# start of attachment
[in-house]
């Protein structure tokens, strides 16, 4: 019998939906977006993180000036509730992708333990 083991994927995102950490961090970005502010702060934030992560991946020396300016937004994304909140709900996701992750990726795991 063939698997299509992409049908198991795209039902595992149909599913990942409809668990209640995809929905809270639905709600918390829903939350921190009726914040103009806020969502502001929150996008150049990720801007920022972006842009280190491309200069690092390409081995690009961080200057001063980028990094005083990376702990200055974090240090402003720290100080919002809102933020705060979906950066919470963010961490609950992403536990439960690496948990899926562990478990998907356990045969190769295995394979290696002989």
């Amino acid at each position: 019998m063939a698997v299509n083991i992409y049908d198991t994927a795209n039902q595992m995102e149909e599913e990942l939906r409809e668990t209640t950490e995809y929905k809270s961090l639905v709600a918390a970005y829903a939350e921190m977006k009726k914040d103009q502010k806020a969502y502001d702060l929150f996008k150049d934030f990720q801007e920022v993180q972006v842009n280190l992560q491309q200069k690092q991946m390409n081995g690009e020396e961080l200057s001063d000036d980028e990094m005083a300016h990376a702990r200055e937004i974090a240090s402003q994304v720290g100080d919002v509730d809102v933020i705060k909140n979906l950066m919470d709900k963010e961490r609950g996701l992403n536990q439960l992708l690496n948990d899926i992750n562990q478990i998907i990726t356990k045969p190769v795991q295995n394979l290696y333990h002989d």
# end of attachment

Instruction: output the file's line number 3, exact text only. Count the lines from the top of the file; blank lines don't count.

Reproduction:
């Amino acid at each position: 019998m063939a698997v299509n083991i992409y049908d198991t994927a795209n039902q595992m995102e149909e599913e990942l939906r409809e668990t209640t950490e995809y929905k809270s961090l639905v709600a918390a970005y829903a939350e921190m977006k009726k914040d103009q502010k806020a969502y502001d702060l929150f996008k150049d934030f990720q801007e920022v993180q972006v842009n280190l992560q491309q200069k690092q991946m390409n081995g690009e020396e961080l200057s001063d000036d980028e990094m005083a300016h990376a702990r200055e937004i974090a240090s402003q994304v720290g100080d919002v509730d809102v933020i705060k909140n979906l950066m919470d709900k963010e961490r609950g996701l992403n536990q439960l992708l690496n948990d899926i992750n562990q478990i998907i990726t356990k045969p190769v795991q295995n394979l290696y333990h002989d």